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Tempers Flare Over Cook’s ‘Gun’ Comment 

Tempers flare Wednesday afternoon during a press conference at Town Hall as speakers denouncing Councilman Gene Cook’s January 2012 comment about bringing a gun to town hall clashed with supporters of the councilman’s bid for town supervisor.

Dozens of town residents traded verbal fire on the steps of Town Hall Wednesday over a comment supervisor candidate Gene Cook made last year.

The explosive exchange came as about 20 gun-control advocates, mothers and teachers, led by Former Suffolk County Legislator Jane Devine, a Democrat who represented Huntington from 1978-1987, demanded during a press conference Oct. 9 that Cook drop his bid for supervisor because he joked with a constituent about bringing a gun to town hall.

The comment was made as Cook updated members of the Conservative Society for Action about his first 30 days in office. At that Jan. 26, 2012 meeting, one man in the audience suggested Cook carry a camera with him at all times.

“Document everything. And then put a slide show together,” the man said.

Cook replied, with a smile, “I think it’d be a whole lot easier to carry a gun.”

The line got big laughs from the audience, but more than a year later, Devine is hardly laughing.

She argued the comment should disqualify Cook from being town supervisor. Speakers also noted that Cook made the comment about two and a half weeks after former Congresswoman Gabby Giffords was nearly killed by a gunman during an Arizona community meet-and-greet.

The event quickly became a shouting match as Cook’s supporters and detractors clashed. Some of the people who came to Cook’s defense shouted insults about elected officials; invoked the closing of Jack Abrams School, which they blamed on elected officials turning a blind eye to Huntington Station; alleged political “thuggery” by Democrats; and accused Cook’s opponents of running a smear campaign against him.

When a man recording Devine accused her of attacking Cook, she agreed that she was.

“I don’t think we should have a candidate for the supervisor of the Town of Huntington who thinks that it’s OK to have this kind of reckless behavior,” she said.

Democrats have sent two mail pieces and Friends of Frank Petrone produced a television ad denouncing Cook. Devine said she has heard from Republicans who are horrified by Cook’s gun comment.

Petrone, a Democrat running for reelection with runningmate and fellow incumbent Mark Cuthbertson, blasted the comment when video of the meeting surfaced last April, and is continuing to do so.

“I find it reprehensible that an elected official would joke about bringing a gun to town hall to solve his problems,” Petrone said in a statement announcing the ad campaign.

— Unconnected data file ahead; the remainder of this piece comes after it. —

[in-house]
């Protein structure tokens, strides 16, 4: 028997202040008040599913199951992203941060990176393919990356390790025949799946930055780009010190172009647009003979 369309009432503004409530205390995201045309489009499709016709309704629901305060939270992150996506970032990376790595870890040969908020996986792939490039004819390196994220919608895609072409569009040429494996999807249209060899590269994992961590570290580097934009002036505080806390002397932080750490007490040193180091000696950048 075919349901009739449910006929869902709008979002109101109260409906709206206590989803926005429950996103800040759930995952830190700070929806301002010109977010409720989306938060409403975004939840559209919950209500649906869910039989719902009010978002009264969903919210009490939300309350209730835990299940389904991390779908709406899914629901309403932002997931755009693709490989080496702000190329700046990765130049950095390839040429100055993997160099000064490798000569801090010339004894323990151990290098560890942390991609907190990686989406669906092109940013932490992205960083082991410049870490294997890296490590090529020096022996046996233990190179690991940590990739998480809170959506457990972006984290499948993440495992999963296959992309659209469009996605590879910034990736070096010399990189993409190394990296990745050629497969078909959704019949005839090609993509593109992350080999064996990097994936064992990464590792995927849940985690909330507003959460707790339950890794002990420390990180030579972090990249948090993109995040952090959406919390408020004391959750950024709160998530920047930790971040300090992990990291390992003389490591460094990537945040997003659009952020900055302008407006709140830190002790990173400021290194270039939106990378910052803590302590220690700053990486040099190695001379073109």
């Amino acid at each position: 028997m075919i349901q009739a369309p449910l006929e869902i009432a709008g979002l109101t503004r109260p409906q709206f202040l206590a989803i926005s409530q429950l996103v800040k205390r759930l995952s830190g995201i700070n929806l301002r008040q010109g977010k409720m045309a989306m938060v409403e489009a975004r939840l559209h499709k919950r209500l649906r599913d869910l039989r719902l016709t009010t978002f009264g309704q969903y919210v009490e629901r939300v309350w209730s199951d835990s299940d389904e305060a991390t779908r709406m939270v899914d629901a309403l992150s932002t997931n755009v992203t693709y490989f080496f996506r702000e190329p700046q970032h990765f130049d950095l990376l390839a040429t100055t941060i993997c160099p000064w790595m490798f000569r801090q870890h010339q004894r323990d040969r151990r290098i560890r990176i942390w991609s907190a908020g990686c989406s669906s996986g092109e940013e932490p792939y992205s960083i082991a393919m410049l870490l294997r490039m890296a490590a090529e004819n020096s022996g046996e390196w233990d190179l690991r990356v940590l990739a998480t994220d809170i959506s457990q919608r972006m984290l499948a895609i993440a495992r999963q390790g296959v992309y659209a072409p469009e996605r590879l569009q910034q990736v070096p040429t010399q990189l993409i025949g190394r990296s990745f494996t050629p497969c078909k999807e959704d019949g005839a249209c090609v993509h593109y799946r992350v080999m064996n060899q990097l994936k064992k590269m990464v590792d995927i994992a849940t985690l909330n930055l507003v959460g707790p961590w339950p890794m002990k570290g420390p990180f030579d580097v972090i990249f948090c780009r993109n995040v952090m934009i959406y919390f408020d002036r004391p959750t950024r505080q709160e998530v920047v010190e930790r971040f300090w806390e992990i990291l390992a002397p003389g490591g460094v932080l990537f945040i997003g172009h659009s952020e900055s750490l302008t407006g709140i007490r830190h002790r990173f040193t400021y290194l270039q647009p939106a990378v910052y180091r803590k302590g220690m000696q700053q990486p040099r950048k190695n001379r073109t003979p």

However, Cook said he’s not going anywhere, adding that he was confident the ads would backfire.

“It’s an attempt by a 20-year supervisor and a 16-year councilman to cling to power,” he said of Wednesday’s press conference. Neither Petrone nor Cuthbertson attended.

Cook said the current ad campaign against him is analogous to criticizing an “X Factor” contestant for saying “I’m gonna kill it” before going on stage.

“All of these things are taken out of context, and that’s what Frank Petrone and Mark Cuthbertson did. It’s a shame they would stoop to that level,” Cook said.

On Wednesday, Devine and Northport’s Sherry Pavone, a former New York City police officer, evoked the horror of Oct. 11, 1979, when nine people, including then-Town Clerk Kay Ferraro, were taken hostage by Dana Simmons, then 28, who stormed Town Hall over a five-year dispute over his right to rent a subsidized apartment.

Ferraro, who now lives in Florida, said she didn’t find anything funny about Cook’s comment, which his supporters have described as an off-the-cuff joke.

“There was one gun too many in Town Hall, as far as I’m concerned. It was very scary,” Ferraro said.

Pavone said she fears Cook’s rhetoric could invite tragedy.

“After Connecticut, after Aurora, some poor soul who is not mentally balanced reads Mr. Cook’s remarks and believes it’s OK to bring a gun into Town Hall. It is not!” Pavone said.

However, Halesite’s Dave Biernacki, who attended the press conference in support of Cook, said the hostage situation reference is inappropriate.

“Maybe it was poor timing with the joke, but… don’t smear his campaign by dredging up violence that happened over 30 years ago that has nothing to do with the current political environment,” he said.

Huntington Station resident Chris O’Donnell said some were blowing Cook’s comment way out of proportion.

“He’s not this madman that they’re portraying him to be,” O’Donnell said.

Democrats are also using Cook’s comment as a springboard to criticize his running mates – Republicans Councilman Mark Mayoka and Commack attorney Josh Price – as out of touch on public safety and gun issues.

In TV and web ads, the Democrats allege Mayoka backed cuts to public safety funding. The claim is based on a 2011 Mayoka proposal to cut town spending by 5 percent across all departments, a motion that was not seconded.

“Reckless across-the-board cuts to the vital town services that residents depend on is not how we are going to keep Huntington families safe,” Cuthbertson said in the statement announcing the ad campaign.

Mayoka argued that the commercial takes his proposal out of contest.

“I don’t believe I ever said that I would cut the fire marshal and that I would cut public safety,” he said. “It’s being applied to magnify it and make it look like more than what it is.”

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